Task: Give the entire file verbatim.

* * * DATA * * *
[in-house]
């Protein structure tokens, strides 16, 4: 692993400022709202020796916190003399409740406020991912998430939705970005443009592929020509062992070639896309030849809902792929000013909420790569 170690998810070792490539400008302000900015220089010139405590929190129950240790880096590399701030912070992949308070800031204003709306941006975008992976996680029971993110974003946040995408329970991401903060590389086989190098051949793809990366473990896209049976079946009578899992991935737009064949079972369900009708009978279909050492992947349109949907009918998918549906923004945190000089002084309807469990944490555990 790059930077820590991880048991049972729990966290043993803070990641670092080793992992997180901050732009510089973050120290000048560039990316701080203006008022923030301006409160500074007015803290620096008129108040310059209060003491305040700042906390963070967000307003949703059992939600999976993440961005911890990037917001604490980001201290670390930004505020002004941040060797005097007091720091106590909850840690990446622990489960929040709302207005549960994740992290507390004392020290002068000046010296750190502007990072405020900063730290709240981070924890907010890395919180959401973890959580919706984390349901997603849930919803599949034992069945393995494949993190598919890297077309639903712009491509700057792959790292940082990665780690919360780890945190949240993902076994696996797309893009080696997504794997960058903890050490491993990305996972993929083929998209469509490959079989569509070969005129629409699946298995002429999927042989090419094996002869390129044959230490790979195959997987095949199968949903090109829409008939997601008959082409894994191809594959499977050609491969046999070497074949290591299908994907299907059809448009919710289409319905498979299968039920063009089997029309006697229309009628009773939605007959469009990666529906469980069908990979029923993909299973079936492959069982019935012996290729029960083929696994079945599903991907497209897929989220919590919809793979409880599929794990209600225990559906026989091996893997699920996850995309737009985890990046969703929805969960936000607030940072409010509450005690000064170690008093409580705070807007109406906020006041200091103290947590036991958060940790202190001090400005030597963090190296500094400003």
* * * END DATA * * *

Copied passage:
[in-house]
């Protein structure tokens, strides 16, 4: 692993400022709202020796916190003399409740406020991912998430939705970005443009592929020509062992070639896309030849809902792929000013909420790569 170690998810070792490539400008302000900015220089010139405590929190129950240790880096590399701030912070992949308070800031204003709306941006975008992976996680029971993110974003946040995408329970991401903060590389086989190098051949793809990366473990896209049976079946009578899992991935737009064949079972369900009708009978279909050492992947349109949907009918998918549906923004945190000089002084309807469990944490555990 790059930077820590991880048991049972729990966290043993803070990641670092080793992992997180901050732009510089973050120290000048560039990316701080203006008022923030301006409160500074007015803290620096008129108040310059209060003491305040700042906390963070967000307003949703059992939600999976993440961005911890990037917001604490980001201290670390930004505020002004941040060797005097007091720091106590909850840690990446622990489960929040709302207005549960994740992290507390004392020290002068000046010296750190502007990072405020900063730290709240981070924890907010890395919180959401973890959580919706984390349901997603849930919803599949034992069945393995494949993190598919890297077309639903712009491509700057792959790292940082990665780690919360780890945190949240993902076994696996797309893009080696997504794997960058903890050490491993990305996972993929083929998209469509490959079989569509070969005129629409699946298995002429999927042989090419094996002869390129044959230490790979195959997987095949199968949903090109829409008939997601008959082409894994191809594959499977050609491969046999070497074949290591299908994907299907059809448009919710289409319905498979299968039920063009089997029309006697229309009628009773939605007959469009990666529906469980069908990979029923993909299973079936492959069982019935012996290729029960083929696994079945599903991907497209897929989220919590919809793979409880599929794990209600225990559906026989091996893997699920996850995309737009985890990046969703929805969960936000607030940072409010509450005690000064170690008093409580705070807007109406906020006041200091103290947590036991958060940790202190001090400005030597963090190296500094400003």